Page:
Seniors show steel resolve





“Through adversity comes a steel resolve,” Shaw told her 525 graduating seniors.


And possibly no class has endured as much adversity as Hemet’s this year.


The school’s turbulent year came to an end with a joyous celebration at the Ramona Bowl, with a sea of red and white caps and gowns offering its graduates a chance to reflect on what they have been through this year and with a message to carry that resolve into the future.


Two students committed suicide, a number that experts say is extremely rare. In March, a popular teacher, herself a Hemet High graduate who once walked across the same Ramona Bowl stage to graduate, was arrested for having an on-campus sexual relationship with a minor male student.


And just two days before graduation, the campus was again rocked when eight students were hit in a crosswalk by an 18-year-old junior at the school, leaving several in critical condition.


“They have, as a group, overcome more challenges and obstacles than any class in the nation,” Shaw said. “I don’t know of anyone who has gone through so much in a 174-day period.”


It’s a class that has endured constant construction on the campus since they arrived four years ago and that has dealt with numerous tensions on campus that have, at times, overshadowed the good that has been accomplished.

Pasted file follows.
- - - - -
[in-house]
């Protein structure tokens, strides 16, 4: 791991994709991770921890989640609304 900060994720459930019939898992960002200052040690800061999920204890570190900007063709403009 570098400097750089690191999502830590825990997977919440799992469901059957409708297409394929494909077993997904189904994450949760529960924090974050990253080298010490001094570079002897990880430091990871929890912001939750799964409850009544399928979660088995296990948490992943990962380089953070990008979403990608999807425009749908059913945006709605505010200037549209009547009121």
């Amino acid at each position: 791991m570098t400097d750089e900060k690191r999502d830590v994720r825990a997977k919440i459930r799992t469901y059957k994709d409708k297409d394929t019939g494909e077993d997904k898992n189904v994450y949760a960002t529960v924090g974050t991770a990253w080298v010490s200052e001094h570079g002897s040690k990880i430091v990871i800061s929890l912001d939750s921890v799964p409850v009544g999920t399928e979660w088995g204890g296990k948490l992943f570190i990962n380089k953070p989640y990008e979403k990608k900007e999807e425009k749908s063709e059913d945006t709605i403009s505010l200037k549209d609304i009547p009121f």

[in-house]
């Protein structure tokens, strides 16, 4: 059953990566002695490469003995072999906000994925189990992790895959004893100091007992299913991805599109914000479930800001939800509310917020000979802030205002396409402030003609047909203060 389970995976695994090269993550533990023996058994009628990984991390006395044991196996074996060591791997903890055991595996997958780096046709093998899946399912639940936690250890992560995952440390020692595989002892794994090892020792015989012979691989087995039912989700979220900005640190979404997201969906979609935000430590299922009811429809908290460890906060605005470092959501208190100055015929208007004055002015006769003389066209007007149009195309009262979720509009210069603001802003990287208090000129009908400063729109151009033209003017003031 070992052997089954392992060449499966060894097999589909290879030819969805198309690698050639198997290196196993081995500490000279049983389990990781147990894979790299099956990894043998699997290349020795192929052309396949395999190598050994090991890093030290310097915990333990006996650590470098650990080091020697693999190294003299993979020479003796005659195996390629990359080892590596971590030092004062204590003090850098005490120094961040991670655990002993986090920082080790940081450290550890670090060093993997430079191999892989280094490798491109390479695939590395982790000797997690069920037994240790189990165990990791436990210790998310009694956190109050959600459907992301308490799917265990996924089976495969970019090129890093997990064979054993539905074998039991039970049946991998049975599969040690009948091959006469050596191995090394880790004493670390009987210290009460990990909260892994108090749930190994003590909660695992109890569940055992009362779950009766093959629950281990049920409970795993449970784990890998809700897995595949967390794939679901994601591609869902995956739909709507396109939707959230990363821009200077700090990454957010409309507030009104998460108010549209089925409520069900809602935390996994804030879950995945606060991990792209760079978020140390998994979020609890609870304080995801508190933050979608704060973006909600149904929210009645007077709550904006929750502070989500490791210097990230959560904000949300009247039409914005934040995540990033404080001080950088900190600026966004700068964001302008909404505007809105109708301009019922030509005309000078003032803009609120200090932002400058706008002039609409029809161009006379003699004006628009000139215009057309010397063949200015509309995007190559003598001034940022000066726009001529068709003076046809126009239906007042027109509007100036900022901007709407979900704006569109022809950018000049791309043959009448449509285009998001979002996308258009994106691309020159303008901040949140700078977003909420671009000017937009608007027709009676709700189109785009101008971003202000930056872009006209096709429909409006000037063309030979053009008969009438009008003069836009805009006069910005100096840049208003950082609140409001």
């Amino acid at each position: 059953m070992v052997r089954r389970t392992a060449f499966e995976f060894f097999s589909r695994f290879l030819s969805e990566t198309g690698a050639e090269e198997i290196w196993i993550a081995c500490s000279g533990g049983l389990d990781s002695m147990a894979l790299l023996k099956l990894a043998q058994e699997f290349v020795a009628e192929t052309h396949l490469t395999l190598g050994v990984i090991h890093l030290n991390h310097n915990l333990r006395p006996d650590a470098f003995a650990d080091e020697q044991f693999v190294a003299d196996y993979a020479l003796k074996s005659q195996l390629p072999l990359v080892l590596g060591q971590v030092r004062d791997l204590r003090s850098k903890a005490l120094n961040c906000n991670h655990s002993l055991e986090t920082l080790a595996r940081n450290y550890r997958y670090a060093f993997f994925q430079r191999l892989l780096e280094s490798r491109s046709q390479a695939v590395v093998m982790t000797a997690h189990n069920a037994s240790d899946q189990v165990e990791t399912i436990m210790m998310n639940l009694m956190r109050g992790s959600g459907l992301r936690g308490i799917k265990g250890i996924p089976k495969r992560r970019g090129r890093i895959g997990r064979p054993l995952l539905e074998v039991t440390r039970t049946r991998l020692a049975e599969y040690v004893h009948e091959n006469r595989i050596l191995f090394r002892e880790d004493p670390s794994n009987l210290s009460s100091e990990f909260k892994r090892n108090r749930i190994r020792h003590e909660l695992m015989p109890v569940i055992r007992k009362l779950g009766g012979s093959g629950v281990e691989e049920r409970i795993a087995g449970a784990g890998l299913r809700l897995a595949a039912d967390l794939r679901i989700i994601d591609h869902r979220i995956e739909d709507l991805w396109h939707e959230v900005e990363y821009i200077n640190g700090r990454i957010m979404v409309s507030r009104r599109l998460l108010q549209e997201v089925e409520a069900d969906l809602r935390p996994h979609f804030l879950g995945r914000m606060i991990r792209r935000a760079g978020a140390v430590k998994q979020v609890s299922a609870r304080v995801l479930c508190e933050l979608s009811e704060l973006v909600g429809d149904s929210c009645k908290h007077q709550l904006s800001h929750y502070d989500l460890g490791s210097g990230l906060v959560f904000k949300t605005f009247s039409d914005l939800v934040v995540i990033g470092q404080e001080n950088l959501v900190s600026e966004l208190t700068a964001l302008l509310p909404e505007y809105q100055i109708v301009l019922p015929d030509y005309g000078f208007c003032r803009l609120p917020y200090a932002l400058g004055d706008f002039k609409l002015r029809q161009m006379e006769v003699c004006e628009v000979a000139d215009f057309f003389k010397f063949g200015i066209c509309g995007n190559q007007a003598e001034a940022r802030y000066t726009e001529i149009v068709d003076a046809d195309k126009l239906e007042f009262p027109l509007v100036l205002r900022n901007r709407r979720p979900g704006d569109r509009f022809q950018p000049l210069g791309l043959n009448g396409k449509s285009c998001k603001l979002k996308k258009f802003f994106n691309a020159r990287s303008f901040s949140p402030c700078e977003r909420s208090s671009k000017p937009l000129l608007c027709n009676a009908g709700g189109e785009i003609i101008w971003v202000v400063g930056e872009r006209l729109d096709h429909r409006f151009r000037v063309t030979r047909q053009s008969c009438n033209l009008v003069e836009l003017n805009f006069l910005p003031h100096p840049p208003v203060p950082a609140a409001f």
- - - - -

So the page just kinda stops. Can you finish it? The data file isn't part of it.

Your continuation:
This year, half of Hemet High’s teams won league championships on the athletic field, and the graduating seniors were among the best in the county during testing their junior years. Graduating seniors are bound for West Point and Stanford, among other colleges and universities.


“When things came up, we just kept our mind on the goal,” said senior Seth Frauenpreis, who this spring was hit in the face with a shot put and required reconstructive surgery and three titanium plates in his face. “It was difficult, but we came together.”


When the graduates pick up their diplomas next week, Shaw will present them each with a steel horseshoe, a token that she hopes they will keep with them. The horseshoe for luck, and the steel representing the resolve that she has come to admire.


“It’s not the tragedies that made this class,” she said. “It’s the triumph of what they have overcome.”

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